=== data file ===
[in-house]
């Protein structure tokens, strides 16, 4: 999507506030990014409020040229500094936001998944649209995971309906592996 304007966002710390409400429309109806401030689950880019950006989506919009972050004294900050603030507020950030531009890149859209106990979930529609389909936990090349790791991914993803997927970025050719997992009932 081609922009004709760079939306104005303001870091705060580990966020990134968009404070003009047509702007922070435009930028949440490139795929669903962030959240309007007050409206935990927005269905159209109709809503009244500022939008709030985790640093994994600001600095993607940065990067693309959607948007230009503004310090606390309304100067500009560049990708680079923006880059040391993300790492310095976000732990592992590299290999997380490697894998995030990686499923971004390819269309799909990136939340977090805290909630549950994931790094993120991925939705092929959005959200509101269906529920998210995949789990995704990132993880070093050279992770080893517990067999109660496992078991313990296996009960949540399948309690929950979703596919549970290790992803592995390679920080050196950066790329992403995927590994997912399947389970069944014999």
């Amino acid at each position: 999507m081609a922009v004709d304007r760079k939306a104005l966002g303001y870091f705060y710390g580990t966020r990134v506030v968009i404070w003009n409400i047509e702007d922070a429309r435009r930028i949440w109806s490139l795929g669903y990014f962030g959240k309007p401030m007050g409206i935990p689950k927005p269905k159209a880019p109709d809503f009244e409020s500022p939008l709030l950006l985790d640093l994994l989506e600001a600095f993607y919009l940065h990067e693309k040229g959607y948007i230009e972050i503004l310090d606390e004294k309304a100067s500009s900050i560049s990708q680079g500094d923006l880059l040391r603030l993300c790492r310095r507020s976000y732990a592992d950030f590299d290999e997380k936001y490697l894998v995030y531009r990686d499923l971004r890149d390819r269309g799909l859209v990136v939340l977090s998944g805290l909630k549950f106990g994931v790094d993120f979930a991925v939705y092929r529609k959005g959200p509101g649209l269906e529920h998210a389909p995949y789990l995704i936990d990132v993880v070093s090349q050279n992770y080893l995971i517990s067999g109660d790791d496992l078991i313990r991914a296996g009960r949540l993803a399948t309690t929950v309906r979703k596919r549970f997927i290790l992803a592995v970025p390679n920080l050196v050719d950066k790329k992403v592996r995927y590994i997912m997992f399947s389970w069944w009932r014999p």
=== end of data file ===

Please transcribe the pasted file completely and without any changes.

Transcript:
[in-house]
């Protein structure tokens, strides 16, 4: 999507506030990014409020040229500094936001998944649209995971309906592996 304007966002710390409400429309109806401030689950880019950006989506919009972050004294900050603030507020950030531009890149859209106990979930529609389909936990090349790791991914993803997927970025050719997992009932 081609922009004709760079939306104005303001870091705060580990966020990134968009404070003009047509702007922070435009930028949440490139795929669903962030959240309007007050409206935990927005269905159209109709809503009244500022939008709030985790640093994994600001600095993607940065990067693309959607948007230009503004310090606390309304100067500009560049990708680079923006880059040391993300790492310095976000732990592992590299290999997380490697894998995030990686499923971004390819269309799909990136939340977090805290909630549950994931790094993120991925939705092929959005959200509101269906529920998210995949789990995704990132993880070093050279992770080893517990067999109660496992078991313990296996009960949540399948309690929950979703596919549970290790992803592995390679920080050196950066790329992403995927590994997912399947389970069944014999």
């Amino acid at each position: 999507m081609a922009v004709d304007r760079k939306a104005l966002g303001y870091f705060y710390g580990t966020r990134v506030v968009i404070w003009n409400i047509e702007d922070a429309r435009r930028i949440w109806s490139l795929g669903y990014f962030g959240k309007p401030m007050g409206i935990p689950k927005p269905k159209a880019p109709d809503f009244e409020s500022p939008l709030l950006l985790d640093l994994l989506e600001a600095f993607y919009l940065h990067e693309k040229g959607y948007i230009e972050i503004l310090d606390e004294k309304a100067s500009s900050i560049s990708q680079g500094d923006l880059l040391r603030l993300c790492r310095r507020s976000y732990a592992d950030f590299d290999e997380k936001y490697l894998v995030y531009r990686d499923l971004r890149d390819r269309g799909l859209v990136v939340l977090s998944g805290l909630k549950f106990g994931v790094d993120f979930a991925v939705y092929r529609k959005g959200p509101g649209l269906e529920h998210a389909p995949y789990l995704i936990d990132v993880v070093s090349q050279n992770y080893l995971i517990s067999g109660d790791d496992l078991i313990r991914a296996g009960r949540l993803a399948t309690t929950v309906r979703k596919r549970f997927i290790l992803a592995v970025p390679n920080l050196v050719d950066k790329k992403v592996r995927y590994i997912m997992f399947s389970w069944w009932r014999p």